Concert Review: Meat Puppets

Review of Meat Puppets concert on 1/15/09 at SOhO in Santa Barbara. Originally appeared here.

Meat Puppets Are a Little Bit Country, a Little Bit Rock ‘n’ Roll

A resurgent band delights fans with a brotherly musical chemistry

By Jeff Moehlis, Noozhawk Contributor |

Curt Kirkwood, singer and indie-rock guitar hero, plays at the Meat Puppets' Thursday show at SOhO Restaurant & Music Club.

Curt Kirkwood, singer and indie-rock guitar hero, plays at the Meat Puppets’ Thursday show at SOhO Restaurant & Music Club. (Allison Moehlis photo)

There have been several great rock ‘n’ roll bands in which brothers play together: Gregg and Duane Allman in The Allman Brothers Band, Ray and Dave Davies in The Kinks, Angus and Malcolm Young in AC/DC.

A less well-known but equally worthy addition to this list is Curt and Cris Kirkwood from the Meat Puppets, a band that has produced a unique and diverse blend of punk, country and psychedelia since forming in Phoenix in 1980 with drummer Derrick Bostrom. Although the Meat Puppets flirted with mainstream success in the mid-1990s, they have ultimately remained a cult band appreciated by a devoted following that included the late Kurt Cobain from Nirvana.

As sometimes happens (say, for example, Ray and Dave Davies), Curt (guitar, vocals) and Cris (guitar, background vocals) have not always been on the best of terms. In the case of the Kirkwood brothers, the main stress came from Cris’ long period of out-of-control drug abuse, which led to them not playing together or even seeing each other for many years. Fortunately for fans at the Meat Puppets concert at SOhO Restaurant & Music Club on Friday night, they are back playing together, now with Ted Marcus on drums, and are firing on all cylinders.

After respectable and politely received sets by Santa Barbara’s Cat OK and Portland’s Shaky Hands, the Meat Puppets kicked off with a smoking cover of “Buckaroo,” a 1965 instrumental country hit for Buck Owens. This set the tone for a raucous hour-plus of country-tinged indie rock.

The next song, the instrumental “I’m a Mindless Idiot,” was the first of many from the band’s 1984 classic album, Meat Puppets II. (Wow, can you believe that album is 25 years old? The younger audience members weren’t even born when this first came out!) Other songs from this album included the three songs (“Plateau”, “Oh, Me” and “Lake of Fire”) immortalized by their inclusion on Nirvana’s MTV Unplugged in New York performance, and the hillbillies-on-speed romp “Lost.”

Bassist Cris Kirkwood sings George Jones'

Bassist Cris Kirkwood sings George Jones’ “My Baby’s Gone” at the Meat Puppets’ SOhO show. (Allison Moehlis photo)

Their next album, the Grateful Dead-meets-The Talking Heads (in my opinion, at least), Up on the Sun, was represented by the title track with its signature repeated descending guitar riff. This song included an extended jam with Curt drawing percussive sounds out of his acoustic guitar by rapidly hitting the strings with his hands. Here, and many other times throughout the night, if you didn’t see it you wouldn’t have guessed that Curt was playing an acoustic guitar — the acoustic sound was often (and delightfully) rendered beyond recognition through distortion, delay, and wah-wah effects.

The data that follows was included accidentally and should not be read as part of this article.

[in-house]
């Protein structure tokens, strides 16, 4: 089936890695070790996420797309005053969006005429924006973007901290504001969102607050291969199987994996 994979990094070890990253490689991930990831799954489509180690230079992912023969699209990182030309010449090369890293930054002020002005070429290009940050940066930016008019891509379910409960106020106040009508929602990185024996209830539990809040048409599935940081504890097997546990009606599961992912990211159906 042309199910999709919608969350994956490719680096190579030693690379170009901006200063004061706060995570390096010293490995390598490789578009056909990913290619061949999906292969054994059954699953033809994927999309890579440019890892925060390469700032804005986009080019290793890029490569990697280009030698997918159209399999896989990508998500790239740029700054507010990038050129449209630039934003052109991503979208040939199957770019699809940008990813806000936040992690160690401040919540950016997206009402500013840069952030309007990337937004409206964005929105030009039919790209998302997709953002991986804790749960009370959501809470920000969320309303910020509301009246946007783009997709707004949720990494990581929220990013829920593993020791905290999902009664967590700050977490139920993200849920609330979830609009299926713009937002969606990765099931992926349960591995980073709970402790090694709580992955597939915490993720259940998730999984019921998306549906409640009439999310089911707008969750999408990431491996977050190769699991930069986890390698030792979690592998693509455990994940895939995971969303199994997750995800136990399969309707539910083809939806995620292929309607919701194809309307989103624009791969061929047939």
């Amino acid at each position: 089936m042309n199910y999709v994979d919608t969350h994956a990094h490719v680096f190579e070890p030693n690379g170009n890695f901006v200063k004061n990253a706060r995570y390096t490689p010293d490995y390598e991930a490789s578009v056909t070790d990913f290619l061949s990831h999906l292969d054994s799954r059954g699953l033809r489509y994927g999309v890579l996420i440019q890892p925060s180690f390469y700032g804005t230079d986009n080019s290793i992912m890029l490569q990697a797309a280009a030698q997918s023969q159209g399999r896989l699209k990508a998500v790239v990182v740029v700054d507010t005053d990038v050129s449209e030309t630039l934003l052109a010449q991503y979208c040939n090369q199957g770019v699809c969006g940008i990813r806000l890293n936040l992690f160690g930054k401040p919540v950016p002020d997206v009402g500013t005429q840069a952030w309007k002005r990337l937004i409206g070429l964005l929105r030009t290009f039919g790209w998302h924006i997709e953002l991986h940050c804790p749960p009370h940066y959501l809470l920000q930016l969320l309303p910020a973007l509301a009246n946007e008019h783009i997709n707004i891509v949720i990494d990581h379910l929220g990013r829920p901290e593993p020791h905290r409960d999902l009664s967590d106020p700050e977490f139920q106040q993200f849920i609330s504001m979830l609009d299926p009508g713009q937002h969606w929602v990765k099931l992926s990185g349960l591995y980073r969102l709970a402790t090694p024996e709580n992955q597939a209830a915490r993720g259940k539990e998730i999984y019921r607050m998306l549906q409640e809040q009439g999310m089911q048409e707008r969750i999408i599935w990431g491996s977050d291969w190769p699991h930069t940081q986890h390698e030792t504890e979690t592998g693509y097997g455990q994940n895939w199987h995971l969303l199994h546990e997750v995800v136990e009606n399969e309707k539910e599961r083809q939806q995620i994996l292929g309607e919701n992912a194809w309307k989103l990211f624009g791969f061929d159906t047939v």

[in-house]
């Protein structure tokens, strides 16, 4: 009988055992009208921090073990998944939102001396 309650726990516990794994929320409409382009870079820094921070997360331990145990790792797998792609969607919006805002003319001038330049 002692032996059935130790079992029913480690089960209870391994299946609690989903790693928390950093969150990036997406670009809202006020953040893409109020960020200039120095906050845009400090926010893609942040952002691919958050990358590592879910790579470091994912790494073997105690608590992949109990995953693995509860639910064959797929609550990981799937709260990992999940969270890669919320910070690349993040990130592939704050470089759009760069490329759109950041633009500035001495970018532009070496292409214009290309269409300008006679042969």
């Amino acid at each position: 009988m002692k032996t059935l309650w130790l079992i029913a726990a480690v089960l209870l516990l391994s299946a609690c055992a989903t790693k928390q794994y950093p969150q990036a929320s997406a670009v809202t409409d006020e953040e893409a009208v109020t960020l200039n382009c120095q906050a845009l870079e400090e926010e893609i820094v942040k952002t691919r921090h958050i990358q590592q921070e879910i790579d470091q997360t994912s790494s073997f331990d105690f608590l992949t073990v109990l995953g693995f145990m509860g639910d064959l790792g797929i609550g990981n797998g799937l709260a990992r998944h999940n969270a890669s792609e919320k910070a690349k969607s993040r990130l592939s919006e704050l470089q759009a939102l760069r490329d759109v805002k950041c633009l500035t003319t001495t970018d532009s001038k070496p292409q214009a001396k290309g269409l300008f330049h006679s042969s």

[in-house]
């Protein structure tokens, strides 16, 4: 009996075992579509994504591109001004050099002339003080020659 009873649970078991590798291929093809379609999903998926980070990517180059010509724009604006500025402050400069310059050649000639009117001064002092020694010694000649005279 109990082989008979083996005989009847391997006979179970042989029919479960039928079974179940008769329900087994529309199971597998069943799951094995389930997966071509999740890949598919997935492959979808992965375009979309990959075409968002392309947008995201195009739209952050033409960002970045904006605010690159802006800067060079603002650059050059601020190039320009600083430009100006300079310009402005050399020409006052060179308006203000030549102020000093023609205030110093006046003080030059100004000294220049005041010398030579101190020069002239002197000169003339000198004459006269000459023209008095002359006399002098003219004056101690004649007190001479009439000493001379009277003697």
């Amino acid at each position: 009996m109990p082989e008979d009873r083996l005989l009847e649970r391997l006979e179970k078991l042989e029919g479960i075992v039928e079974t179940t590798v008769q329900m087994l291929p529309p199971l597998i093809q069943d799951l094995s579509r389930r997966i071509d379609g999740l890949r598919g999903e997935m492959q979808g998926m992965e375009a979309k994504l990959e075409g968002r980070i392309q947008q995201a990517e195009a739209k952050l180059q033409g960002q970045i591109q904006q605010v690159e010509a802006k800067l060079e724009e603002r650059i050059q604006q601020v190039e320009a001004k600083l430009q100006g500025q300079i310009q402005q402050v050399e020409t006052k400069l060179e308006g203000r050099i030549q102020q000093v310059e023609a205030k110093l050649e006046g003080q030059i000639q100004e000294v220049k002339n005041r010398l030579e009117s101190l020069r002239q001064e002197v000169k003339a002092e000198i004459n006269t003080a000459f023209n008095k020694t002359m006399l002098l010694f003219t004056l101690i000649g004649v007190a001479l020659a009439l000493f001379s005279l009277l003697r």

Other periods from the Meat Puppets’ diverse and extensive catalog were also visited, including several songs from their 1994 commercial breakthrough album, Too High To Die. They also played the title track from Curt’s 2005 solo album, Snow.

The show was at its “most country” when Cris sang spirited lead vocals on a cover of “My Baby’s Gone” by George Jones. The lyrics “my world has ended, my baby’s gone” gain poignancy when we remember that Cris’ wife died of a drug overdose in 1998. The show was at its “most rock ‘n’ roll” at the end of the main set, when “Lake of Fire” became a glorious, noisy jam full of effects-laden guitar heroics.

The band’s encore started with with the country-punk “Climbing,” then launched into the 350-words-per-minute (according to my estimate) how-do-they-do-that boogie “Sam”. The concert ended with the Meat Puppets’ commercial highpoint “Backwater.”

Curt and Cris’ musical chemistry is truly amazing, and it elevated the show to one of the best in the Santa Barbara area in recent memory. But right after the show, I noticed that they had cigarettes apart from each other. Hey, even brothers who have been reunited sometimes need their space.

1. Buckaroo
2. I’m a Mindless Idiot
3. Touchdown King
4. Snow
5. Up on the Sun
6. Lost
7. The Whistling Song

8. Oh, Me
9. Comin’ Down
10. My Baby’s Gone
11. Flaming Heart
12. Plateau
13. Severed Goddess Hand
14. Look at the Rain

15. Lake of Fire

16. Climbing
17. Sam
18. Backwater

Noozhawk contributor Jeff Moehlis is an associate professor of mechanical engineering at UCSB.


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